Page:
And then – and this has nothing much to do with anything – I had a very interesting conversation about music with a friend of mine who we might call Steffi because she loves tennis. We are looking at one of the unloved tools I mentioned earlier and the book is asking Steffi which she thinks is the more difficult and admirable profession to dedicate one´s life to. The choices are scientist, musician, dancer, or athlete. Scientist, says Steffi, because the Brazilian government doesn´t invest enough money in science. Anyone can be a musician – just look at the bands that are famous today. And it´s true. While huge groups of Brazilians love to jig about to such witless toss as Aviões Do Forró (The Forró Planes), and Garota Safada (Naughty Girl, led by the Ziggy era Bowie of the age, Naughty Wesley), and Calcinha Preta (Black Underwear), no-one really gives much of a monkey’s as to who is who, or really holds them up as being artists. Music is music, it´s not hard to do, everyone does it, and no-one makes even that much money out of it (piracy is rampant so most of the money comes from touring).

It´s all a far cry from the days when demi-gods like Chico and Caetano and Gilberto and Milton and the rest strode the land, and it´s even different from places like the First World (tm), where clueless pop stars achieve such levels of fame as to remove themselves entirely from the common herd. Here pimple brained Wesley might be famous, but he´s not that different from the pimple brain who parks his car in front of Zita´s every night and blasts forth Wesley´s obras primas from a set of twelve storey speaker stacks.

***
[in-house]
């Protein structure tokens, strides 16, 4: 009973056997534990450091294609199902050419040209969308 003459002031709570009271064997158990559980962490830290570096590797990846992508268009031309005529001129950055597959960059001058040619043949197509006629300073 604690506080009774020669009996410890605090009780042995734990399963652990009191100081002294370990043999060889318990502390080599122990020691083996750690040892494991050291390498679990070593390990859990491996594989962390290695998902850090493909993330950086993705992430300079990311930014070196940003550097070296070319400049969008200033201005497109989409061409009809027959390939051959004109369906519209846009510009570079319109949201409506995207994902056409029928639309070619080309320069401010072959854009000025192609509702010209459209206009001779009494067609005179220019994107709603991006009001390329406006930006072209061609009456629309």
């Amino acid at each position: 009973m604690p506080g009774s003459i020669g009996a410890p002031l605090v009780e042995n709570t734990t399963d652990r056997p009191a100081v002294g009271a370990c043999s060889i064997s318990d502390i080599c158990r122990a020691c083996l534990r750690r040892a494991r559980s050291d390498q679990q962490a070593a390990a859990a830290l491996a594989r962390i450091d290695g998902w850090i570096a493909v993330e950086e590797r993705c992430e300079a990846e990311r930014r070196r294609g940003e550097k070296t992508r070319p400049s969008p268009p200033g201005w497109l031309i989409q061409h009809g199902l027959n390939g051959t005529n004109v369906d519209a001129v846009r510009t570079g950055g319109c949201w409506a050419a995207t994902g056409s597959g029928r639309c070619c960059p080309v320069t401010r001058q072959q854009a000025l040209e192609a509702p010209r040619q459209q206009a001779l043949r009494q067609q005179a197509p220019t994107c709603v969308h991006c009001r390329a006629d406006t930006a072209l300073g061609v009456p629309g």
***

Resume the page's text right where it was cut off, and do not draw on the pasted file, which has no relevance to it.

When it comes to art (music and films mainly) Brazilians generally speaking have not yet developed the cynicism that other places have (some might say thankfully) and so if the song is alright, and you can dance to it, then that´s pretty much all that matters. It´s a love of music in the general rather than the specific sense. All this in some way goes to justify the truly dreadful cacophony that will issue forth from the coach´s speakers over the next four hours, once they get the DVD player working.

And then in grey slicks of rain we roll out through Recife´s hideous industrial outskirts and then further out into the interior. It´s a strange interior this one – heading south towards Maceió rather than west into the more storied sertão. In the rain everything seems more miserable than it might do in the sunshine. Men sit gloomily in village bars staring out at the rain as toddlers skip over puddles of mud. Teenage (or pre-teenage) girls in skimpy clothes promenade half-heartedly in front of disinterested boys. It is a life the living of which is hard to imagine.

The poverty is terrible in places – on the edge of the sprawling fields are clutches of mud hovels where the sugar cane cutters and their families are staying or perhaps even living. Many of the houses have been destroyed by wind and rain and the residents are throwing more mud at the walls to strengthen their defences. This is the kind of rural poverty that has been stayed at least but not much improved by the government´s social welfare programmes – nobody dies of hunger anymore, but life is still pretty miserable and there is no chance of it getting much better.

It´s not the fault of the social welfare programmes themselves of course, which by and large do what they are supposed to do. It may be that there is no real solution to lives like these – a life eked out in backbreaking, unprotected, manual labour, earning barely enough to live on – other than huge investment and the attraction of new business to these areas, massive land reform, or everyone moving to the cities. The first two are a long way off and as for the last the cities are pretty crowded as it is.